Level 10 of the Videogame

Level 10 of the Videogame

The financial markets are a MMORPG.

That stands for Massively Multiplayer Online Role Playing Game.

And on Level 10 of the game, you get to answer the following question:

“If politics and society are so crazy, why is there no volatility in the markets?”

Hey, if you can answer that one, you can have my job.

This is the thing that I come into work every day and think about. This is the thing I get stuck on.

For starters, Trump was supposed to cause volatility with his chaos, and he didn’t. In fact, he crushed volatility.

Now we have commies winning primaries and the market just yawns. One interpretation would be that the commie doesn’t have a chance, but of course he does.

The best answer I can come up with is that the supply/demand dynamics of stocks and bonds are overriding everything.


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The Great Depression

The Great Depression now lives in the realm of forgotten economic statistics. Here’s an economic statistic for you: The stock market went down 89% from 1929–1933.

Ever put any brainpower into what could cause a stock market to go down 89%?

It’s more than just corporate earnings.

It’s more than just the economy.

In 1933, stocks were pricing in… pretty much the end of capitalism.

A general rule of thumb is that whenever stocks go down 50% or more, anywhere in the world, people are very, very pessimistic about their economic system. It just happened in Argentina.

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There is a lot of evidence piling up that many Americans simply don’t believe in capitalism anymore. Younger people for sure, but I see it in my age cohort as well.

I have also observed that economic literacy has plummeted. I have been writing about this for the last ten years in The Daily Dirtnap, starting with 100% taxes on AIG bonuses and continuing out from there. It also kinda feels like we have a long way to go.

And yet stocks are at all-time highs.

Don’t misunderstand me—I don’t want a recession, because the next recession will almost certainly result in the end of capitalism. I don’t want that just so my puts can go in the money.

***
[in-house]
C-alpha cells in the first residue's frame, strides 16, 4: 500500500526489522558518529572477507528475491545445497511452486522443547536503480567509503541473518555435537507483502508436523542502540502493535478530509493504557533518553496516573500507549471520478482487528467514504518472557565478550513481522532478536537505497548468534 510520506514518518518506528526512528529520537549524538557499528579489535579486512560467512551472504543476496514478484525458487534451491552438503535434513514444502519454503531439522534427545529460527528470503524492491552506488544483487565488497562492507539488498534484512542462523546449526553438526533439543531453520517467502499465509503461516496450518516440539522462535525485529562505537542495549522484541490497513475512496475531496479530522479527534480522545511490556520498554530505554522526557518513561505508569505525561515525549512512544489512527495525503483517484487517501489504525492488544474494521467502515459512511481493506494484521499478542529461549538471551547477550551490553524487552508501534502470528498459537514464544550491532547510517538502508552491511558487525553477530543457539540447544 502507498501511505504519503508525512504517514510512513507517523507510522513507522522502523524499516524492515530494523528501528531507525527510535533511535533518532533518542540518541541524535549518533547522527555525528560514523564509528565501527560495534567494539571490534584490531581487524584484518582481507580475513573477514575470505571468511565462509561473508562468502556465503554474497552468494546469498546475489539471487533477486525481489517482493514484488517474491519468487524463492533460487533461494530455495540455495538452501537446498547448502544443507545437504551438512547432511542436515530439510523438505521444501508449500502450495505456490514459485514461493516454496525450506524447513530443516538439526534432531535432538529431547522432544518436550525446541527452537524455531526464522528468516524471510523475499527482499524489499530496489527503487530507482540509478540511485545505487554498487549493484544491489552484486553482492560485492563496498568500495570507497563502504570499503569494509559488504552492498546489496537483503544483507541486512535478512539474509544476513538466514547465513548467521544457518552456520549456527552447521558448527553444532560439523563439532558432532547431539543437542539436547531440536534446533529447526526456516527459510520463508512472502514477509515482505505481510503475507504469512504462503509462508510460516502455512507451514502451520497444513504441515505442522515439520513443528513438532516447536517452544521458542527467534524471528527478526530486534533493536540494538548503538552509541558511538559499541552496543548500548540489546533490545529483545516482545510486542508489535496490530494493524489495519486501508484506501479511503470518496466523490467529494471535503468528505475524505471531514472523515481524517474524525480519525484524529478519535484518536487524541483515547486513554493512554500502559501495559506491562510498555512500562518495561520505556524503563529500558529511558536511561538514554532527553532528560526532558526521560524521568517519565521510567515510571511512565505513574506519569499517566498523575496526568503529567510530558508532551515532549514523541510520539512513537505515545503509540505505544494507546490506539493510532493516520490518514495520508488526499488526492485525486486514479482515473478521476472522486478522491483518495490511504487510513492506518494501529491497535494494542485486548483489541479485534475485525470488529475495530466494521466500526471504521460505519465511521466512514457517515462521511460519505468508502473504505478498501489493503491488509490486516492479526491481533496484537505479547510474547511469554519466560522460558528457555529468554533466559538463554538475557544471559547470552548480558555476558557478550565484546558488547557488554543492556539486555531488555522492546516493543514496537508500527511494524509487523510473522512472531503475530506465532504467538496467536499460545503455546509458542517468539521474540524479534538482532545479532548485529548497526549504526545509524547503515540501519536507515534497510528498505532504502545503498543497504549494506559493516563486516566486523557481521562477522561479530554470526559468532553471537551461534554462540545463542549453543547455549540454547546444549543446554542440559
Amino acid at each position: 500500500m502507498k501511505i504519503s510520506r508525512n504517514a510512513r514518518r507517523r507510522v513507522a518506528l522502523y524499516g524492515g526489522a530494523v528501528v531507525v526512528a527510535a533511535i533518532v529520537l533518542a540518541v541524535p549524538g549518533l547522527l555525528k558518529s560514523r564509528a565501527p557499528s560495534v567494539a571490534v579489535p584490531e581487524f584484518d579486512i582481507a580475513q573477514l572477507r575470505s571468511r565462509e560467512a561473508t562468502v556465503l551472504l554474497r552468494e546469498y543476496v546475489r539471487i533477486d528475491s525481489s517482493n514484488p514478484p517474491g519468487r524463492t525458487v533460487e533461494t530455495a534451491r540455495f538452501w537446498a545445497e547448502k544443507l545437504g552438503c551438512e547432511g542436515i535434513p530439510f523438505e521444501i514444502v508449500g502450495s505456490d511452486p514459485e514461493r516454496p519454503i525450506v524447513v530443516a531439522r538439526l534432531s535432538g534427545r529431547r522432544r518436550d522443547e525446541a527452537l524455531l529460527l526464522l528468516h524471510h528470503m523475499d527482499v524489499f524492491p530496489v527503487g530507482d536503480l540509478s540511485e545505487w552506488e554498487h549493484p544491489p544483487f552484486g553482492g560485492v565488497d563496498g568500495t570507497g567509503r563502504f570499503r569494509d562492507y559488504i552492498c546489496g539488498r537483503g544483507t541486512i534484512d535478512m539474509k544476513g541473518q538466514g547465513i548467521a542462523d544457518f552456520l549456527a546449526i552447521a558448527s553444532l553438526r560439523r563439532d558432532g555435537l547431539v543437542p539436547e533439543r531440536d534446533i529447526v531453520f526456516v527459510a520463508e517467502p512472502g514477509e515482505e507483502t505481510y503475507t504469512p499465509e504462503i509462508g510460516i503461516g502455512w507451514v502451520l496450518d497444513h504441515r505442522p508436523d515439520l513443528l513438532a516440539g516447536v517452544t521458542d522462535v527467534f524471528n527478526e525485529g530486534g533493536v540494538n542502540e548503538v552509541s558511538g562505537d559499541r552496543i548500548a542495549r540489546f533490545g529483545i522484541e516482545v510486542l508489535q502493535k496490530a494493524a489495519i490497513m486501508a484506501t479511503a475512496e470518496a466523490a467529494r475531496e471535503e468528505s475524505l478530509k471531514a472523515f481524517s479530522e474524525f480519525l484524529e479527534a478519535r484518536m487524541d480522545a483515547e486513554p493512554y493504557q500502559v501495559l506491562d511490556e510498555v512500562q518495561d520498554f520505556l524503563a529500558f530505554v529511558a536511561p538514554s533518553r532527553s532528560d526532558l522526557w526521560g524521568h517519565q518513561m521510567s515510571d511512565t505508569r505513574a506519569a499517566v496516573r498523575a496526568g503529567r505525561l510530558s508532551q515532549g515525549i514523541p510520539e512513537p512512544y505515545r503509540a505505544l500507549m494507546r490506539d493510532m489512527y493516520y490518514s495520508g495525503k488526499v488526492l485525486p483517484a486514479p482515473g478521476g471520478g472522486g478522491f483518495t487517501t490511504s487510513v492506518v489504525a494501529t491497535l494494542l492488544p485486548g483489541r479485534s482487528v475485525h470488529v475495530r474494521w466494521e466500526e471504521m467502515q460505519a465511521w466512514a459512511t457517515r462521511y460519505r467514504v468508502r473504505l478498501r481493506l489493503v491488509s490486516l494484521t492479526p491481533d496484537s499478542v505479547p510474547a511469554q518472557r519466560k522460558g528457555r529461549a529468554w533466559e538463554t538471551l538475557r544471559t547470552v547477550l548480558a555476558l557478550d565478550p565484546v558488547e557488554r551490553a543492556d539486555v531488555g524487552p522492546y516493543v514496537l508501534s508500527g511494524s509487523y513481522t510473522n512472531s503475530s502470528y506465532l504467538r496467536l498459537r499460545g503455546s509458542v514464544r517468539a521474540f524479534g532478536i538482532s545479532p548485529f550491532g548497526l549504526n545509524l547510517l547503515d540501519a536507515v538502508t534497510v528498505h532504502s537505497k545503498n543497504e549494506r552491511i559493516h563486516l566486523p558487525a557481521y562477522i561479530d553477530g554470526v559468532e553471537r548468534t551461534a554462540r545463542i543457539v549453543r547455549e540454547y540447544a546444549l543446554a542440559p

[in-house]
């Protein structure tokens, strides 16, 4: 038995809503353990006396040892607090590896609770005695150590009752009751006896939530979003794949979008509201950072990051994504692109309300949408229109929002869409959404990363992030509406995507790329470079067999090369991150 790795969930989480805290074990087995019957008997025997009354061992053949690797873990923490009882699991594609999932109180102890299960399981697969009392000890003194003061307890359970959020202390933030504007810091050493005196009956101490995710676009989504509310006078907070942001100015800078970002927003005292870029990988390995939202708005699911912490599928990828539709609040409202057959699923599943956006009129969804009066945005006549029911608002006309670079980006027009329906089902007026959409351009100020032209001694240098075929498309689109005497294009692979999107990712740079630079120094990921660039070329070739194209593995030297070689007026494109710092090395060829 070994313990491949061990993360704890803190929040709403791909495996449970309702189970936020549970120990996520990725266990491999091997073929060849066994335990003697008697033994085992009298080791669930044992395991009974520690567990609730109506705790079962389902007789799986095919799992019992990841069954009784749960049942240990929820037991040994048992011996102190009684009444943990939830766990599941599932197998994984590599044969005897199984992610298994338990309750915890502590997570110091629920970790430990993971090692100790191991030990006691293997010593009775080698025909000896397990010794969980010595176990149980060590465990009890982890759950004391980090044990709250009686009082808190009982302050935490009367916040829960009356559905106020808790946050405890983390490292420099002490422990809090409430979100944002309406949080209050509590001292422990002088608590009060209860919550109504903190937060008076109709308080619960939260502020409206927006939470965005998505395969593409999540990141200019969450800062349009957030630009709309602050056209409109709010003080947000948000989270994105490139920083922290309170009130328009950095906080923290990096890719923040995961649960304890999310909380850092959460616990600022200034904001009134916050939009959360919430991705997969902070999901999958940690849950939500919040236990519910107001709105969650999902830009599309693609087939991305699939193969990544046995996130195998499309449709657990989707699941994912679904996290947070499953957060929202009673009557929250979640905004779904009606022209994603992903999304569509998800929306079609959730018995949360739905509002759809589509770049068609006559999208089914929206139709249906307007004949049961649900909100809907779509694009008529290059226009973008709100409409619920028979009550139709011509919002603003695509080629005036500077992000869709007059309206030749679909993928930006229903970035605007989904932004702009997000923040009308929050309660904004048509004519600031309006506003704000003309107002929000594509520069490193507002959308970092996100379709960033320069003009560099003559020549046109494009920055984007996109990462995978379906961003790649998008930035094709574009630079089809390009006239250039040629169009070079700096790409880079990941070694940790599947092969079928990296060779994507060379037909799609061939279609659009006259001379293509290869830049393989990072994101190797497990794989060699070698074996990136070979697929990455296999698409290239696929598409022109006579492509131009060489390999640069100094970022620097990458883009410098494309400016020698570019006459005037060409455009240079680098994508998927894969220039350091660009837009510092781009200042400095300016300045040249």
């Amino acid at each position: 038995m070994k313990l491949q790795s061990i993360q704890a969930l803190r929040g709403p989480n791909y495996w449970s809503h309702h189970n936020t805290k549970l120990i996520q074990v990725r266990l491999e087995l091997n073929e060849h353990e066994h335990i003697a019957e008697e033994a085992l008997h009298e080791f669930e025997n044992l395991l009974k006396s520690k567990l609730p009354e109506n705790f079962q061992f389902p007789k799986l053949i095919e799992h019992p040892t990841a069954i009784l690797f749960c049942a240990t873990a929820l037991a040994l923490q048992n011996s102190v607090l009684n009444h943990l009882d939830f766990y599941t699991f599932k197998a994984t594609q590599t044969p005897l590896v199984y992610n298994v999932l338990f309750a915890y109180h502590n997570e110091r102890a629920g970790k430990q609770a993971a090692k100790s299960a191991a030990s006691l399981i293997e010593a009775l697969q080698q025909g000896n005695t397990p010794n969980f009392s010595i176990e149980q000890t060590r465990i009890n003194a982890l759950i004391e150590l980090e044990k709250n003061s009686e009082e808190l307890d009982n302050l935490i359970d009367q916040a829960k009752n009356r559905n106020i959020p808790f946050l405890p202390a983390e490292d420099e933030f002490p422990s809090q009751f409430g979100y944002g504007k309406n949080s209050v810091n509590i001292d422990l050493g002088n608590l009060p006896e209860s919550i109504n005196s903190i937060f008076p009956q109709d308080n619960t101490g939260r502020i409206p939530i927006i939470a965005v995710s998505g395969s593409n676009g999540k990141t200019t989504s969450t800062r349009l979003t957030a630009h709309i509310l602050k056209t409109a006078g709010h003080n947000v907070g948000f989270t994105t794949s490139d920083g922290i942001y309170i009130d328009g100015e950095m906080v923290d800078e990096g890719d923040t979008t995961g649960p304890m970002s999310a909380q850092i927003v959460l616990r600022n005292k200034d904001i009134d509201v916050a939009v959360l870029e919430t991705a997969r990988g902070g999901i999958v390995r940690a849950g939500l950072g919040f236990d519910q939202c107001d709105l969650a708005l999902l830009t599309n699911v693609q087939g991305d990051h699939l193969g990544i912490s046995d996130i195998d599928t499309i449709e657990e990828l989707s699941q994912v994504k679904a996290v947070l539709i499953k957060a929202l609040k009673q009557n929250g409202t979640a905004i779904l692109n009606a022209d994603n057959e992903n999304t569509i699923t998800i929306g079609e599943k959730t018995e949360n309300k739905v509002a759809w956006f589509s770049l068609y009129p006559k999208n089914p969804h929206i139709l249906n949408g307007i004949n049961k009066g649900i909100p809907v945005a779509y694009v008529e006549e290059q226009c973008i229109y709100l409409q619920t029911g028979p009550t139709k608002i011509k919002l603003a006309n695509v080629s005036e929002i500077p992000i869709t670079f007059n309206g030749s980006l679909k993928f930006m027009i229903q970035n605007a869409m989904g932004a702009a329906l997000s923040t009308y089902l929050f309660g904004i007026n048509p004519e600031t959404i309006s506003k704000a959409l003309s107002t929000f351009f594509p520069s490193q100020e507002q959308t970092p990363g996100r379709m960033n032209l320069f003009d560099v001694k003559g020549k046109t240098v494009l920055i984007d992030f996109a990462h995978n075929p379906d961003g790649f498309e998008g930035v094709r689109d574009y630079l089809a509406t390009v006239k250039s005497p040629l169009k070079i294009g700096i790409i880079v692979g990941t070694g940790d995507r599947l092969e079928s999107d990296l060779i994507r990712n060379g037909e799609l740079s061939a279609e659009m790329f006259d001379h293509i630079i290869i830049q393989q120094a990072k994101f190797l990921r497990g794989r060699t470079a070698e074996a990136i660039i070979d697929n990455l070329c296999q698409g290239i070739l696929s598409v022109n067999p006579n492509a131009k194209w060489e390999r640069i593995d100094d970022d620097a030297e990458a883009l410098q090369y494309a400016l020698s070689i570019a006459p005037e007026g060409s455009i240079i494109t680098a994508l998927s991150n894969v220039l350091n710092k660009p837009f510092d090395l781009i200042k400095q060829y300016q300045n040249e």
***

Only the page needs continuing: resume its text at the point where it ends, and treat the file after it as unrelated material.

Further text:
But this divergence that we’re experiencing between the stock market and radical politics can’t continue forever. It has to resolve itself somehow, and it probably won’t resolve itself with politics becoming less radical.

Anyone who was born in 1933 is now 87 years old. Anyone who was an adult in 1933 is now 105 years old. There aren’t too many people around who can talk to us about what made a stock market go down 89 percent. I suppose I could go to the library and read old newspapers, but I have never been good with the microfiche.

The Cost of Pessimism

A few weeks ago, we talked about the real, monetary cost of being pessimistic. There have been a lot of reasons to be bearish, especially since 2015. The market levitates.

There is a belief that persists in the financial community that bearish market pundits must be naked short and getting their faces ripped off all the time. That isn’t necessarily true. I suspect most of them are like me. They think that the stock market is dumb and have found other ways to make money that don’t involve stocks.

It hasn’t been easy. The S&P 500 is the only game in town, and there’s no volatility in anything else, either.

I wrote this recently:

If Bernie wins, there are going to be some trades to put on. Maybe I should sell these ideas, but they are pretty straightforward:

  • Stocks down
  • Dollar down
  • Bonds up
  • Gold up
  • Oil up

Of course, this is what should happen, but what should happen hasn’t happened in a really long time, so the prognostication is pointless.

As I mentioned earlier in the piece, Argentina took a 50% digger on a Peronist government, but maybe EM and DM are different.

And I can think of a few scenarios where stocks would go up on a Bernie presidency, except for the fact that he would explicitly want them to go down.

In the old days, you didn’t have to overthink things. Socialist president, stocks go down, easy as pie. Everything is so hard now.

The conventional wisdom was blown out of the water in 2016. It will probably get blown out of the water again.

No Politics Allowed

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I will never endorse a candidate, but I will say that The 10th Man is in favor of any candidate that is good for markets.

Notice I didn’t say the candidate that will make markets go up. I’m sure you all know the difference between being pro-market and pro-business.

Slim pickings out there. I spend most of my time wondering if the uniforms will be chartreuse or butterscotch.

If you want to hear some more opinions on what awaits the stock market and economy if either Trump, Sanders, or Bloomberg win the election, you should consider attending the SIC 2020. Looking at the faculty, I’m pretty blown away (read all about the speakers here). There are some heavy hitters on the list, and you should definitely hear what they have to say.

You are in luck, you can still get priority pricing, but it won't last much longer! In my book, paying less for stuff you’d want to buy anyway is one of the most financially savvy things you can do. So register today and join me and the rest of the Mauldin Economics crew in Scottsdale!

Jared Dillian


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The 10th Man

Fundamental investing and technical analysis are vulnerable to human behaviour—but human behaviour itself is utterly predictable and governments' actions even more so.

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